Supervising Scientist Division

Supervising Scientist Annual Report 2003 - 2004: Statutory Committees

Supervising Scientist, Darwin, 2004
ISBN 0 642 24391 3
ISSN 0 158-4030

4 Statutory Committees

4.1 Introduction

The Supervising Scientist Division participates in, and provides secretariat and administrative support to, two statutory committees. These committees play important roles in facilitating discussion and consultation on environmental protection issues and in providing peer review of the scientific work of the Division.

4.2 Alligator Rivers Region Advisory Committee

The Alligator Rivers Region Advisory Committee (ARRAC) was established under the Environment Protection (Alligator Rivers Region) Act 1978 to promote communication between the community and government and industry stakeholders on environmental issues associated with uranium mining in the Alligator Rivers Region.

Professor Charles Webb, Pro-Vice Chancellor (Teaching and Learning) at Charles Darwin University is the chair of ARRAC.

ARRAC offers a valuable forum for stakeholders to exchange views and relevant information on the issues that relate to environmental protection and rehabilitation from the effects of uranium mining.

A key function of ARRAC is to provide transparency in the processes applied to protect the people and environment in the region from the potential impacts of uranium mining.

All material provided to ARRAC becomes public information. Public disclosure of environmental performance data is a useful way to enhance trust within the group, thereby reducing the potential for misinformation. Information that is regularly provided to stakeholders through ARRAC meetings includes a summary and interpretation of monitoring data, periodic environmental reports from the mining companies, and audit outcomes for the mines.

A link to papers from previous meetings is available on the ARRAC web site at

ARRAC met twice in 2003-04: Jabiru in August 2003 and Darwin in December 2003. Issues discussed at the 2003-04 meetings included:

4.3 Alligator Rivers Region Technical Committee

The Alligator Rivers Region Technical Committee (ARRTC) exists under sections 22A-22F of the Environment Protection (Alligator Rivers Region) Act 1978.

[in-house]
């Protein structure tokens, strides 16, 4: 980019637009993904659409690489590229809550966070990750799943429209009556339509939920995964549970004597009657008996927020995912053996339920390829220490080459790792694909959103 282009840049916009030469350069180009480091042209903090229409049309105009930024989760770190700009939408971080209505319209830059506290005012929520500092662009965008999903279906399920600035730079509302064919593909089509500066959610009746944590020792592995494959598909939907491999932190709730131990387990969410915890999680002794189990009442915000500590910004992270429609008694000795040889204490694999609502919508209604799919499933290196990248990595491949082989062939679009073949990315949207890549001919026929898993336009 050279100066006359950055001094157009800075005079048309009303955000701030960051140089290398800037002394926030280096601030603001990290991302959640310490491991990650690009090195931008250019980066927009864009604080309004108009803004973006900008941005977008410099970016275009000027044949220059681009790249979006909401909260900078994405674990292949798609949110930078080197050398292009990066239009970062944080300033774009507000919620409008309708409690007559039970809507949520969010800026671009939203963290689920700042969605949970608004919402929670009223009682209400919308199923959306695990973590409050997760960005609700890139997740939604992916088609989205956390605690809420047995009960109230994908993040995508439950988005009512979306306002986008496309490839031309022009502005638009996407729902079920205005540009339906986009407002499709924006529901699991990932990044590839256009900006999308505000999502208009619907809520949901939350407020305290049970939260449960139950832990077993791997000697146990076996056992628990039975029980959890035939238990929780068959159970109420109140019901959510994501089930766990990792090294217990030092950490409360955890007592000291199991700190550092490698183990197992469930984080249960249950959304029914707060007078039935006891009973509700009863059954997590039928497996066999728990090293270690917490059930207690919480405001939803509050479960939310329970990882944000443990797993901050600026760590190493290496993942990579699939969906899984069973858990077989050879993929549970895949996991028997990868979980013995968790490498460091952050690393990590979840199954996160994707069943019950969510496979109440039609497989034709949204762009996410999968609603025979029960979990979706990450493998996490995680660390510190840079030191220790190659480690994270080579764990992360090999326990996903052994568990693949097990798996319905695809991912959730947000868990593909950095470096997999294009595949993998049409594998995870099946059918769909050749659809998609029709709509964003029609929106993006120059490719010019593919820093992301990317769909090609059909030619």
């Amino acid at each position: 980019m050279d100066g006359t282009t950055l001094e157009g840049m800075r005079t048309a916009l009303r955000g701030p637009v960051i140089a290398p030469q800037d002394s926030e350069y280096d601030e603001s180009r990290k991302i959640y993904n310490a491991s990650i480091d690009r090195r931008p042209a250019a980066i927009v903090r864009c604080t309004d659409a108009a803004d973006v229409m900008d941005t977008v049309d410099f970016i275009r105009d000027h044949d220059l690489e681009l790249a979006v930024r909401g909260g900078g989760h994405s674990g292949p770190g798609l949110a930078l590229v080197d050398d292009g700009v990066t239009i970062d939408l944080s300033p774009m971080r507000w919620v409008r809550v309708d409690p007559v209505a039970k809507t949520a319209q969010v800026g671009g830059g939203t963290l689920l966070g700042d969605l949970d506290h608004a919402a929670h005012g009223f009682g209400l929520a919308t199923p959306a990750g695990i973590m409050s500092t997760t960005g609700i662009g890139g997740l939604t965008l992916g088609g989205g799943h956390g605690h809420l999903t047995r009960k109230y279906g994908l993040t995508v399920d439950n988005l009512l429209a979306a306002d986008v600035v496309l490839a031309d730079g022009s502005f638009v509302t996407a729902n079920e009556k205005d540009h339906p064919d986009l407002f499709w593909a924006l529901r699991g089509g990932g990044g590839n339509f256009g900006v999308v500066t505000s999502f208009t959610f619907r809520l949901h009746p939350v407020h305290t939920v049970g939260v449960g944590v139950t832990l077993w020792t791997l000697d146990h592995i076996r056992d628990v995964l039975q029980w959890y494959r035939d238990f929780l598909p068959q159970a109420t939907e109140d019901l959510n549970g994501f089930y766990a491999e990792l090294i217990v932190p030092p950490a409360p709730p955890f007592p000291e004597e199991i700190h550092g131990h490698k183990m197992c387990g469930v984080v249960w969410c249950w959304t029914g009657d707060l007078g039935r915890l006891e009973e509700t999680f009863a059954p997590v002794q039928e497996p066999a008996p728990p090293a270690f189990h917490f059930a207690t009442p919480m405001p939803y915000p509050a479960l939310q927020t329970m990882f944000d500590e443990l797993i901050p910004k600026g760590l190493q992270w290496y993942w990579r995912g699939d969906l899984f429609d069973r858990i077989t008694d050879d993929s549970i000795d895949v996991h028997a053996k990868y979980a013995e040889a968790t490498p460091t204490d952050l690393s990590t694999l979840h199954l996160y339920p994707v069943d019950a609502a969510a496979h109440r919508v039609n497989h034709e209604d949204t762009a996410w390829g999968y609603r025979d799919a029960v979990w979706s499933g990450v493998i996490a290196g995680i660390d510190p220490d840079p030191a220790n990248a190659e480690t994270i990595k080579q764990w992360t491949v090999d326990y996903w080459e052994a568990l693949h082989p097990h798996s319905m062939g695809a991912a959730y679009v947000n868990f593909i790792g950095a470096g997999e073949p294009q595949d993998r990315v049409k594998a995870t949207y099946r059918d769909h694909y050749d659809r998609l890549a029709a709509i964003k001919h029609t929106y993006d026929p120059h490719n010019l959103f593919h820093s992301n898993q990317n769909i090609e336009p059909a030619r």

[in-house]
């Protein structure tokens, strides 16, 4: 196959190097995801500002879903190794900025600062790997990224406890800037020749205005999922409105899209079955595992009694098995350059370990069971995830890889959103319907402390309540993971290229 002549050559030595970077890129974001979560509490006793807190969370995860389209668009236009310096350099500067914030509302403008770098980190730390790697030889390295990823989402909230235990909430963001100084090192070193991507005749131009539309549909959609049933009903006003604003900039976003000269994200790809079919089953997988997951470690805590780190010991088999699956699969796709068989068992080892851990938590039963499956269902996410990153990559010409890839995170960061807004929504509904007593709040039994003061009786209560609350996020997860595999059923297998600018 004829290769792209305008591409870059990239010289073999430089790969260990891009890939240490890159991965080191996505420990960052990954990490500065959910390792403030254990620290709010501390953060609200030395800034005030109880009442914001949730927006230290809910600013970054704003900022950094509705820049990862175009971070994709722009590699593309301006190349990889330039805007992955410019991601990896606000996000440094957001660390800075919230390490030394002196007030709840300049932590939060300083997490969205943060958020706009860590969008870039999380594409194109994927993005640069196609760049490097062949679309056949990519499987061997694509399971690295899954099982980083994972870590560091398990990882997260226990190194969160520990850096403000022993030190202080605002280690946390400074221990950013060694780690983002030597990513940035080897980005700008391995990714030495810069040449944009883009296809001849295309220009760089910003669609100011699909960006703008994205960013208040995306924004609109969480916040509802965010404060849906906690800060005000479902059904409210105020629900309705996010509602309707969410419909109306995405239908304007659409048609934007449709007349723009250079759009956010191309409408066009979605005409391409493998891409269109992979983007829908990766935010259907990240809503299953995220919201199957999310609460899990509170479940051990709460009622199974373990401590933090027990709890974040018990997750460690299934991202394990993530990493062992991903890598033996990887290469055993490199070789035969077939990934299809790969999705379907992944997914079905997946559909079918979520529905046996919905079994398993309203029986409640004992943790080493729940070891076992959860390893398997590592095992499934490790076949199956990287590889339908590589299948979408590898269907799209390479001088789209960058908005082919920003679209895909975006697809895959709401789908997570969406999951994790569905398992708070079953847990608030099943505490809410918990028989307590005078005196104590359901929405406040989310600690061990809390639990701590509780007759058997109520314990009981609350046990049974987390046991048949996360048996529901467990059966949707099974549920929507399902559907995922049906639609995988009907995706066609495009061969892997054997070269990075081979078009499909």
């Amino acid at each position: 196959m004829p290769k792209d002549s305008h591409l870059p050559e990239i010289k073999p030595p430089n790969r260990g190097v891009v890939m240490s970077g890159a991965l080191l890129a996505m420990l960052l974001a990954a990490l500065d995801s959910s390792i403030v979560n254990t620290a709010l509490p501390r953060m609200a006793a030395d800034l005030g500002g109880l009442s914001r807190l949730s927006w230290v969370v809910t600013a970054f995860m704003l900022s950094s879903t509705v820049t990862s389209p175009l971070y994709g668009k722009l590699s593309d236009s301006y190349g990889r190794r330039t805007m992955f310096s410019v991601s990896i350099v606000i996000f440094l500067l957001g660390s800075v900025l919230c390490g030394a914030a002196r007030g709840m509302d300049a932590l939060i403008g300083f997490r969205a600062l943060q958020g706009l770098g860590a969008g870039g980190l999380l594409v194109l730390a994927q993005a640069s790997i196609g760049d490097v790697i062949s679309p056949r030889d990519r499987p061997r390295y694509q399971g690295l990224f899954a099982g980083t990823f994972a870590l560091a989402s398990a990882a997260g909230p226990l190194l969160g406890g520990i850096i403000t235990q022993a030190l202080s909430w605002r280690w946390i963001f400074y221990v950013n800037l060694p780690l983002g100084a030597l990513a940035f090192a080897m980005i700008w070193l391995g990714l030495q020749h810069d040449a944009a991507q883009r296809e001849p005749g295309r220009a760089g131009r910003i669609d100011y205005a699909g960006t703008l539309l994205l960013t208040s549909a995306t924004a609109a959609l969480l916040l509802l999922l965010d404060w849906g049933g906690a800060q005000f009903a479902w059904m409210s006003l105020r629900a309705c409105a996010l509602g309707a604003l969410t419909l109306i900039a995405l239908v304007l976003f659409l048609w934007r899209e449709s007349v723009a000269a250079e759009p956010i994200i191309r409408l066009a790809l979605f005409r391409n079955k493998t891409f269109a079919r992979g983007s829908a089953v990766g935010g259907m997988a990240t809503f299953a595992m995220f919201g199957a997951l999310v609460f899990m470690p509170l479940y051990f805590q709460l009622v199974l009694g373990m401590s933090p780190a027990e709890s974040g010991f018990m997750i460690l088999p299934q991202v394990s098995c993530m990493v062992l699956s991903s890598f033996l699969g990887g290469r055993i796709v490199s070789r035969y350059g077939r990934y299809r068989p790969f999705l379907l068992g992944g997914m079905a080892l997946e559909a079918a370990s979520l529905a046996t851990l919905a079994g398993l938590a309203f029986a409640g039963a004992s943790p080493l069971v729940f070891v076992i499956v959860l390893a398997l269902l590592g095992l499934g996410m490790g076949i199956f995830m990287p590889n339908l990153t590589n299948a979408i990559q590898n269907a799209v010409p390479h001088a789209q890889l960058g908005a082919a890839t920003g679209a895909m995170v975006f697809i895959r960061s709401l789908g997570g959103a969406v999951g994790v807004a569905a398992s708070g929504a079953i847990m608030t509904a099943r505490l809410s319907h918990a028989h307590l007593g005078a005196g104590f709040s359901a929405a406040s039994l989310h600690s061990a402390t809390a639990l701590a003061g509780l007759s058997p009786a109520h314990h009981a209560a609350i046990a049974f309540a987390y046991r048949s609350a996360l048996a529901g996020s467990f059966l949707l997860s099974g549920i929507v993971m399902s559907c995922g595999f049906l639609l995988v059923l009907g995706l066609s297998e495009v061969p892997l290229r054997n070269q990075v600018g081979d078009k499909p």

The primary aim of the Committee is to ensure that the quality of the science used in the research into, and assessment of, the protection of the environment from the impacts of uranium mining in the Alligator Rivers Region is of an appropriately high standard. This involves review of research activities by eriss, ERA, and other organisations. It also involves the review of the quality of the science used by oss and DBIRD to assess and approve proposals by uranium mining companies in the Alligator Rivers Region.

ARRTC reports openly, independently and without restriction. A link to papers from previous meetings is available on the ARRTC web site at

ARRTC is chaired by Professor Barry Hart, the Director of the Water Studies Centre at Monash University, who has specific expertise in water quality and management with a focus on environmental chemistry as applied to surface water systems.

ARRTC's membership is appointed by the Minister for the Environment and Heritage, and consists of:

Professor Douglas Holdway, one of ARRTC's independent scientific members, resigned in April 2004. As at 30 June 2004 the vacancy left by Professor Holdway, a freshwater aquatic ecotoxicologist, had not been filled, but is expected to be filled in the first half of 2004-05.

ARRTC met on 15-17 September 2003 (ARRTC's twelfth meeting) and 15-16 March 2004 (ARRTC's thirteenth meeting). Both meetings were held in Darwin, but the September 2003 meeting included a fly-in/fly-out site inspection of Nabarlek.

Figure 4.1

Figure 4.1 ARRTC members and stakeholders during Nabarlek site visit - September 2003

At its meetings ARRTC considered and discussed a wide range of issues, including:

During 2002-03, ARRTC drafted a series of high level Key Knowledge Needs based on their own assessment of the existing body of scientific knowledge on mining in the Alligator Rivers Region and the issues that are likely to become more important as the Ranger mine moves towards eventual closure and rehabilitation. This is described in further detail in the Supervising Scientist's 2002-03 Annual Report.

Those Key Knowledge Needs were refined at the ARRTC meetings held in 2003-04, with a final Key Knowledge Needs document being endorsed by members out-of-session following the March 2004 meeting. This document is at Appendix 1 of this Annual Report.

These Key Knowledge Needs are an important input into prioritising and planning future research activities, and will provide the basis for mining-related research activities.